No magic football helmet can prevent players from sustaining concussions. But thanks to new research out of Virginia Tech, football players, and their parents, now know which equipment could reduce the risks.
Over the past decade, the Virginia Tech researchers have compiled data from more than a million head impacts at Virginia Tech football practices and games. From these statistics, scientists were able to specify the speeds and tackling angles that would most likely to lead to concussions.
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The scientists tested the safety features of 10 different helmet models, measuring the accelerations, at impact, when the helmets were sped from these multiple distances and angles. The data yielded an overall STAR value — Summation of Tests for the Analysis of Risk — for each helmet. Taking these values, the Virginia Tech researchers created a ranking system: the safest helmet, the Riddell Revolution Speed, was assigned five stars — the top grade — and the least safe helmet, the Adams A2000 Pro Elite, was slapped with the label NR: Not Recommended.
A paper describing Virginia Tech’s methodology will be published in the Annals of Biomedical Engineering.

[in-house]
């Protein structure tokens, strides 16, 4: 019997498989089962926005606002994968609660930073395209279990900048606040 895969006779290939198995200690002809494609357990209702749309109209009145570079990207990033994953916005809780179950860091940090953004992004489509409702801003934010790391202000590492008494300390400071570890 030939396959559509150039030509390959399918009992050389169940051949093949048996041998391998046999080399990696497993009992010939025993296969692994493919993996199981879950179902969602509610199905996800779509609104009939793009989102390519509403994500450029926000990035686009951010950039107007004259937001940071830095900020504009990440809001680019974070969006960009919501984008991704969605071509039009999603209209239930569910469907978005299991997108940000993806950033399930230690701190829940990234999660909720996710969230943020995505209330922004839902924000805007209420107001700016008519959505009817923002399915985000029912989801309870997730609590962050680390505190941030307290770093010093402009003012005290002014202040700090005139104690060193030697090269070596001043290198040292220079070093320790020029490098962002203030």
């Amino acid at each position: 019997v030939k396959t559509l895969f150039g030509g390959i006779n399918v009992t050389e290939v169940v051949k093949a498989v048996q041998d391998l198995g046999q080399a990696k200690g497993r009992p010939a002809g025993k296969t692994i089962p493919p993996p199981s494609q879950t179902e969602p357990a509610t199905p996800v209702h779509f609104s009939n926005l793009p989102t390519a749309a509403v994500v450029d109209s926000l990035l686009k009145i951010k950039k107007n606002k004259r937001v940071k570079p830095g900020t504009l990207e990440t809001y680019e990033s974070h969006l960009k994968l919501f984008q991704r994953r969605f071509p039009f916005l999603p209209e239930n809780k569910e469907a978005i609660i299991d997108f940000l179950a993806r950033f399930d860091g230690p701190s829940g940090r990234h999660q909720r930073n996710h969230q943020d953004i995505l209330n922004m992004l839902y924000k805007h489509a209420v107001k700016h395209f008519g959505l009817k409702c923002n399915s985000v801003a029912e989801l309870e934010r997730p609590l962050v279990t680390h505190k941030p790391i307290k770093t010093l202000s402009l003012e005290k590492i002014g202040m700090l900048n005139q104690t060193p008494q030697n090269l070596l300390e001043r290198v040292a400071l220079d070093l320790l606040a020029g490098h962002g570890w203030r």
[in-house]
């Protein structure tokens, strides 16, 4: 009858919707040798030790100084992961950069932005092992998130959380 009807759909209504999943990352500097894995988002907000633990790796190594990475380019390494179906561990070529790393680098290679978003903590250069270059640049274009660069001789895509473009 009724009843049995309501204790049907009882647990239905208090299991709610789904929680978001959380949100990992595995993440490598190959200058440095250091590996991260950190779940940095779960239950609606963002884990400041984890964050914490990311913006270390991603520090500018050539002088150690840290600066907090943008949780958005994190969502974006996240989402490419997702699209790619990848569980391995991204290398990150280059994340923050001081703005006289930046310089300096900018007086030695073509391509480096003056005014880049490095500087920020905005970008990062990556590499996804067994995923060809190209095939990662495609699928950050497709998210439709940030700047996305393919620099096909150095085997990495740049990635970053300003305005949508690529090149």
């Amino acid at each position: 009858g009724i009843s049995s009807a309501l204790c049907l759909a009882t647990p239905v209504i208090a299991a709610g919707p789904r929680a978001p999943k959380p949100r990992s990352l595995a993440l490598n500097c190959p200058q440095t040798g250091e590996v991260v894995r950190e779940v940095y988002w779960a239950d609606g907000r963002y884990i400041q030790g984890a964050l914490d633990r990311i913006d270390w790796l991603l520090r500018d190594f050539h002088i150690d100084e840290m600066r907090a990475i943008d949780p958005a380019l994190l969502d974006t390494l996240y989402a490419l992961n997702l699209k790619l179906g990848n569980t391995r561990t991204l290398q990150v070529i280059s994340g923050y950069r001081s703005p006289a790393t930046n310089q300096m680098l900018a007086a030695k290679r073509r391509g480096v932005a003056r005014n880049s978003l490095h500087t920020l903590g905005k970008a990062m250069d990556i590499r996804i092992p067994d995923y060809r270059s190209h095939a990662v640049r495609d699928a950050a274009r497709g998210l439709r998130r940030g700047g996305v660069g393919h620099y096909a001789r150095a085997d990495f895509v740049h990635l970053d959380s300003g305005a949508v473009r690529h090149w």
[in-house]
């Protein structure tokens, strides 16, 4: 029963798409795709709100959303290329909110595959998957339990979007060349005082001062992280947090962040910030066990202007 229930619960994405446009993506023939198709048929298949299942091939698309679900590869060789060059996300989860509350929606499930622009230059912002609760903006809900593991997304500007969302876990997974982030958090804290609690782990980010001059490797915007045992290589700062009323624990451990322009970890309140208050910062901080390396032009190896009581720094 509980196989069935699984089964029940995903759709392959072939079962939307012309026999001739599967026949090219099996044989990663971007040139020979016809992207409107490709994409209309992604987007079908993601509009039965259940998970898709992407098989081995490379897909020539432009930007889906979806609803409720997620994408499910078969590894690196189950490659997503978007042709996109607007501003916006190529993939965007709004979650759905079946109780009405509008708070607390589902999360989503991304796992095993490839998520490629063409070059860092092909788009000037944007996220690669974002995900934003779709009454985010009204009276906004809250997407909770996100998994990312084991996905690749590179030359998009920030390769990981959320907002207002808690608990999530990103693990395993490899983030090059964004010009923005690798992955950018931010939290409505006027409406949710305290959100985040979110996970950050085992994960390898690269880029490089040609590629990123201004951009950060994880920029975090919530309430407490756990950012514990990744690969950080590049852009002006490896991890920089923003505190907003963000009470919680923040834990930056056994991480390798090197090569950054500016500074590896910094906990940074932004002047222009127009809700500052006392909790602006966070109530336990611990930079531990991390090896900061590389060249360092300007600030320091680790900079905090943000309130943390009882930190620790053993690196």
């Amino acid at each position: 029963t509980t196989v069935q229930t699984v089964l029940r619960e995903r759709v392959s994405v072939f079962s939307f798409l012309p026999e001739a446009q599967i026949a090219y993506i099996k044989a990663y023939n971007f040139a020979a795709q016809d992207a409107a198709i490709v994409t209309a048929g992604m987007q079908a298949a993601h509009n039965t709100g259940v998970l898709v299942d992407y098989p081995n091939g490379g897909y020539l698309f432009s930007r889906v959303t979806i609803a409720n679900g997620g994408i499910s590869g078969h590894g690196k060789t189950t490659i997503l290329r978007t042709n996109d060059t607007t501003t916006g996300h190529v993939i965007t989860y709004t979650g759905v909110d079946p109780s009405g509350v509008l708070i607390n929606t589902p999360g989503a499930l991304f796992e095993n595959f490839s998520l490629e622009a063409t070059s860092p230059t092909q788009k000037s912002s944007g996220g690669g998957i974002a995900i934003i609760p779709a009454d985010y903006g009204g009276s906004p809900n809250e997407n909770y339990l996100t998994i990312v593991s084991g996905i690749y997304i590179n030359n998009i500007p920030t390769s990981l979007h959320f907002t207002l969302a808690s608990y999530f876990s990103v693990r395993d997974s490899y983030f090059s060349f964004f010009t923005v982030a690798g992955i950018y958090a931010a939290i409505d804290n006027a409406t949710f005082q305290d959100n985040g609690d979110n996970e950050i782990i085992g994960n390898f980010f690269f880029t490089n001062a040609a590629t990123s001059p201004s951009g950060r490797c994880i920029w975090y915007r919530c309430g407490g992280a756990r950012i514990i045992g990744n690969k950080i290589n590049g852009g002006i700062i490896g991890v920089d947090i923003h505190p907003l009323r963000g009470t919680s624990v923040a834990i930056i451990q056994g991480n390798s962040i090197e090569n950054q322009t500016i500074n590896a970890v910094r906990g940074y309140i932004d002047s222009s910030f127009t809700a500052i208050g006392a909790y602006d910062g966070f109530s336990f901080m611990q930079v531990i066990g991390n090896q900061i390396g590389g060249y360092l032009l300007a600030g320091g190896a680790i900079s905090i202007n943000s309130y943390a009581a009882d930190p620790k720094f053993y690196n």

This important work could shake up the helmet market. “For the first time, consumers can go to a website and see which helmets have the best chance to reduce the risk of a concussion,” says Stefan Duma, a professor of biomedical engineering at Virginia Tech and head of the Virginia Tech-Wake Forest University School of Biomedical Engineering and Sciences.
The problem of concussion exists at every level of football, threatening players who sustain multiple hits with long-term brain injury. Recent studies of retired pro football players have shown that a history of concussion can lead to dementia-like brain damage associated with depression, suicidal tendencies and memory loss. Studies of former NFL players also show that they are at significantly higher risk of Alzheimer’s than the rest of the population.
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Better helmets could mean less risk of concussion and brain damage. The 10 helmets rated by the Virginia Tech researchers were as follows:
Five Stars: Best Available
• Riddell Revolution Speed
Four Stars: Very Good
• Schutt ION 4D
• Schutt DNA Pro +
• Xenith X1
• Riddell Revolution
• Riddell Revolution IQ
Three Stars: Good
• Schutt Air XP
Two Stars: Adequate
• Schutt Air Advantage
One Star: Marginal
• Riddell VSR4
NR: Not Recommended
• Adams A2000 Pro Elite
Price was by no means the strongest predictor of safety. The Adams A2000 Pro Elite, with an NR rating, costs $199.95, while the four-star Riddell Revolution and Schutt DNA Pro + cost $182.99 and $169.95, respectively.
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Last season, about half the team at Virginia Tech wore Riddell VSR4 helmets, which earned only a one-star, or “marginal,” ranking. The Hokies will upgrade to five-star Riddell Revolution Speed helmets this season.
Will the rest of the country do the same?